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Volume 18 (2016) Article 23
Regional patterns and controlling factors in plant species composition and diversity in Canadian lowland coastal bogs and laggs.
by S.A. Howie, H.J. van Meerveld and R.J. Hebda
Published online: 06.11.2016
Inventories of natural assemblages of plant species are critical when planning ecological restoration of bogs. However, little is known about the regional variation in plant communities at the margins (laggs) of bogs, even though they are an integral element of raised bog ecosystems. Therefore, we investigated the regional patterns in the plant communities of bogs and laggs, and the factors that control them, for thirteen bogs in coastal British Columbia, Canada. Species richness was significantly higher in the bogs and laggs of the cooler, wetter Pacific Oceanic wetland region. Beta Diversity analyses showed that bogs in the Pacific Oceanic wetland region often shared species with their respective laggs, whereas half of the laggs in the warmer, drier Pacific Temperate wetland region had no species in common with the adjacent bogs and were thus more ecologically distinct from the bog. Primary climatic variables, such as mean annual precipitation, mean annual temperature and latitude, as well as climate-influenced variables, such as pH, peat depth, and Na+ concentrations were the main correlates of plant species composition in the studied bogs. Site-specific factors, particularly depth to water table, and fraction of inorganic material in peat samples, were as strongly related to lagg plant communities as climate, while hydrochemistry appeared to have less influence.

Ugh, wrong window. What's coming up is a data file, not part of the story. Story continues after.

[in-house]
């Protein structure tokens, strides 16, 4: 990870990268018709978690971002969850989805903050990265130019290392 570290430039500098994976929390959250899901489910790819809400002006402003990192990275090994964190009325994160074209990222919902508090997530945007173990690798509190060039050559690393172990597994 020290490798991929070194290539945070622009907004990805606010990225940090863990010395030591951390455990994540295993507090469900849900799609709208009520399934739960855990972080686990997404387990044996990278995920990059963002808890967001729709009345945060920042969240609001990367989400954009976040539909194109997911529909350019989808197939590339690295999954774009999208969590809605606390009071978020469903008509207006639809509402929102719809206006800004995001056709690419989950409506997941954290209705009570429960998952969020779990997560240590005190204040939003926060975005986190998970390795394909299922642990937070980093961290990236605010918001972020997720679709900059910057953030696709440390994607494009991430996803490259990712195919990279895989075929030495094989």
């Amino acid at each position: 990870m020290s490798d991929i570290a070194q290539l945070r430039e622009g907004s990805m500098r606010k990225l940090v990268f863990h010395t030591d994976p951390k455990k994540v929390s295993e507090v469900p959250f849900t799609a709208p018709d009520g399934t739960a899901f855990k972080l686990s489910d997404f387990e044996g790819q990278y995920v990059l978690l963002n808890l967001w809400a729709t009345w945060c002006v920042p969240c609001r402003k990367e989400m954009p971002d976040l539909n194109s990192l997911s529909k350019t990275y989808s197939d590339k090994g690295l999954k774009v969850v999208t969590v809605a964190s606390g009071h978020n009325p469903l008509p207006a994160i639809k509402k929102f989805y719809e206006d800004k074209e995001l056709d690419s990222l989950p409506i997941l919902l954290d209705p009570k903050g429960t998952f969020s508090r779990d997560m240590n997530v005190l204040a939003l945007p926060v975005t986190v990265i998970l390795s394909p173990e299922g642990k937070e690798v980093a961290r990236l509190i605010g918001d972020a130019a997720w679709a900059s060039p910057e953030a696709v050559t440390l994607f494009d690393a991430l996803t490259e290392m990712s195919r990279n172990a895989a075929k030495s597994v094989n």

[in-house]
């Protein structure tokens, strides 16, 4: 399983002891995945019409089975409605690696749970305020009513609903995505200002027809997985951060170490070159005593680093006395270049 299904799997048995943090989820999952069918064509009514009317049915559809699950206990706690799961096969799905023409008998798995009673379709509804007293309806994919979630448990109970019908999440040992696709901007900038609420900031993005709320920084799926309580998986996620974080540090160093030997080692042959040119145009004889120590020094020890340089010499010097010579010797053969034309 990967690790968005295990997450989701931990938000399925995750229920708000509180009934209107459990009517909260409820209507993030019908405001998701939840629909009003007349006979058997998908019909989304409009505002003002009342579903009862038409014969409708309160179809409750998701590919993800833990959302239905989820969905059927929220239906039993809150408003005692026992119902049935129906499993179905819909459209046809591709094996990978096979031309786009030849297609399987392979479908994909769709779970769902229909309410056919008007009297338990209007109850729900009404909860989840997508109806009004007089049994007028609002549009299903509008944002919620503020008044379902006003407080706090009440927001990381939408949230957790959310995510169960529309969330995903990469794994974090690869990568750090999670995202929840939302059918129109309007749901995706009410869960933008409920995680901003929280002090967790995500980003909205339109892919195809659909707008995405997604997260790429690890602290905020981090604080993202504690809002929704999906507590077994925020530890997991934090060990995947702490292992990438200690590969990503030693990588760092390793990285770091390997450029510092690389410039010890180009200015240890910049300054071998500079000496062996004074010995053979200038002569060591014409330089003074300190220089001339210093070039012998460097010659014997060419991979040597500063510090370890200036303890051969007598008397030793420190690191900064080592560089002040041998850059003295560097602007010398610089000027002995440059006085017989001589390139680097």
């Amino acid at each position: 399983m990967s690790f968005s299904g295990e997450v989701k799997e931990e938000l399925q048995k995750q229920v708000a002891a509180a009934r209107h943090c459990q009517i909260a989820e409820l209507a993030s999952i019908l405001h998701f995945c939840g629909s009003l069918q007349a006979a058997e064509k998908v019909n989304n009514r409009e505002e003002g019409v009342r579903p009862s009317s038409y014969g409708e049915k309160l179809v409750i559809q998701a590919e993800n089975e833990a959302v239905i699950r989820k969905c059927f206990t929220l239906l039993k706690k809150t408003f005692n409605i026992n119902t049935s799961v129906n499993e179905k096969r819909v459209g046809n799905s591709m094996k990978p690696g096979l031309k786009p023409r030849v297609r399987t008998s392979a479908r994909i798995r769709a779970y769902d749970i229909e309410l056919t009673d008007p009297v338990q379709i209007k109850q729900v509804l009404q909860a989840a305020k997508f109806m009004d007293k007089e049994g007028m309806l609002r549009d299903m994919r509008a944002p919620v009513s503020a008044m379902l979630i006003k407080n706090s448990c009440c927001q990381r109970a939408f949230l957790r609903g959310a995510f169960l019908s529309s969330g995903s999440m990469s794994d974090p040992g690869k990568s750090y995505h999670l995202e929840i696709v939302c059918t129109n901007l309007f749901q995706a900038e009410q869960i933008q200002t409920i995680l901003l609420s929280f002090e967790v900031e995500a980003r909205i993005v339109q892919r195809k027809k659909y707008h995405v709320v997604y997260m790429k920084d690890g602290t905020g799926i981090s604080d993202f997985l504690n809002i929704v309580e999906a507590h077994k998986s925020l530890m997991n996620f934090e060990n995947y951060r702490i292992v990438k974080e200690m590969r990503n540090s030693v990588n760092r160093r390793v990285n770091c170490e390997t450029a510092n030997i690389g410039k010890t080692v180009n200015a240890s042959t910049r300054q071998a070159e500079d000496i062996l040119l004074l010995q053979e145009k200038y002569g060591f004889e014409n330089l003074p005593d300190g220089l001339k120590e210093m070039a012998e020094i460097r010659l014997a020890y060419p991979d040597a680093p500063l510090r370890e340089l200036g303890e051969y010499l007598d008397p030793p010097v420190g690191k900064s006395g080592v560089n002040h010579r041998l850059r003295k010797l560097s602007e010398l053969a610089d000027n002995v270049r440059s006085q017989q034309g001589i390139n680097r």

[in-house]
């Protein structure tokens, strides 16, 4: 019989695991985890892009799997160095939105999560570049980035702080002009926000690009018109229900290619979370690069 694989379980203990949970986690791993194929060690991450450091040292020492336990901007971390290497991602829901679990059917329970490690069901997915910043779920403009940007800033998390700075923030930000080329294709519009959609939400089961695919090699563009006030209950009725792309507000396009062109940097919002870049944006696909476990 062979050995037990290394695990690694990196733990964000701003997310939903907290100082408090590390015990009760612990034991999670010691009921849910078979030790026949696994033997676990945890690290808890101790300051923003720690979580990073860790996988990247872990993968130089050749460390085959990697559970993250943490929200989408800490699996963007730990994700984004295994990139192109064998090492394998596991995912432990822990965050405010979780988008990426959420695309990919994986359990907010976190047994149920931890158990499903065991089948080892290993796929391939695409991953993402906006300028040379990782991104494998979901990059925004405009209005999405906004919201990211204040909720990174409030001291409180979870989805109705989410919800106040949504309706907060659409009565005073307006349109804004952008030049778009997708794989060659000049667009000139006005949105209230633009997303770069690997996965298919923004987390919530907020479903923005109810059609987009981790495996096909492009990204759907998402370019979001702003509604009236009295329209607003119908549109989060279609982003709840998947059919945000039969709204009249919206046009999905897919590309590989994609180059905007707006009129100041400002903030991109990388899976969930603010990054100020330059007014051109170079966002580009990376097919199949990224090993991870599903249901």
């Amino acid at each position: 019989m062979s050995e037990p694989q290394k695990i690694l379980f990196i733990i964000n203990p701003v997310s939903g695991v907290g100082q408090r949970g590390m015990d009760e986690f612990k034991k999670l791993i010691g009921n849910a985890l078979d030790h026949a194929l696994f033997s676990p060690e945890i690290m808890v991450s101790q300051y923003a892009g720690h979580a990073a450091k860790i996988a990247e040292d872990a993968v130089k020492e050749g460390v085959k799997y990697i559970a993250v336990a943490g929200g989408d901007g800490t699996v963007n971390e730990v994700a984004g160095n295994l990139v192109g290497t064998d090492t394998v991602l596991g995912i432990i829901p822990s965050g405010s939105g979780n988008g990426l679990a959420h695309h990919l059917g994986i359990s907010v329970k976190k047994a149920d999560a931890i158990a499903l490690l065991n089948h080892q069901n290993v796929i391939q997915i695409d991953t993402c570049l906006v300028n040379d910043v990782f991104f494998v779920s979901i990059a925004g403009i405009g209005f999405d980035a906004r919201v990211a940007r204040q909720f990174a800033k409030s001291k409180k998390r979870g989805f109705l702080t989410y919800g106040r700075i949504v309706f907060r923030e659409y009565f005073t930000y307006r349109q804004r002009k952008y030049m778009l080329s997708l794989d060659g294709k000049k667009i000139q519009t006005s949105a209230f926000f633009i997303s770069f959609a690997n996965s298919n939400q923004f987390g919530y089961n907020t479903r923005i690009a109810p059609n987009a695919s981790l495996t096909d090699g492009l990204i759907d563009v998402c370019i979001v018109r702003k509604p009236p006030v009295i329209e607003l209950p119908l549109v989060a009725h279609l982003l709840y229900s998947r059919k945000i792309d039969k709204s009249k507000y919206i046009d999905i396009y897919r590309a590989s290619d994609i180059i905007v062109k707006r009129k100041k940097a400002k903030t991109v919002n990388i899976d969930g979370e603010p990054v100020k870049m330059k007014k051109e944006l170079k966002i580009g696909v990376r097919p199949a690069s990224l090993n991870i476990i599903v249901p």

Howie, S.A., van Meerveld, H.J. & Hebda, R.J. (2016): Regional patterns and controlling factors in plant species composition and diversity in Canadian lowland coastal bogs and laggs. Mires and Peat, 18(23), 1-13. (Online: http://www.mires-and-peat.net/pages/volumes/map18/map1823.php); 10.19189/MaP.2016.OMB.242
IMCG and IPS acknowledge the work of the reviewers.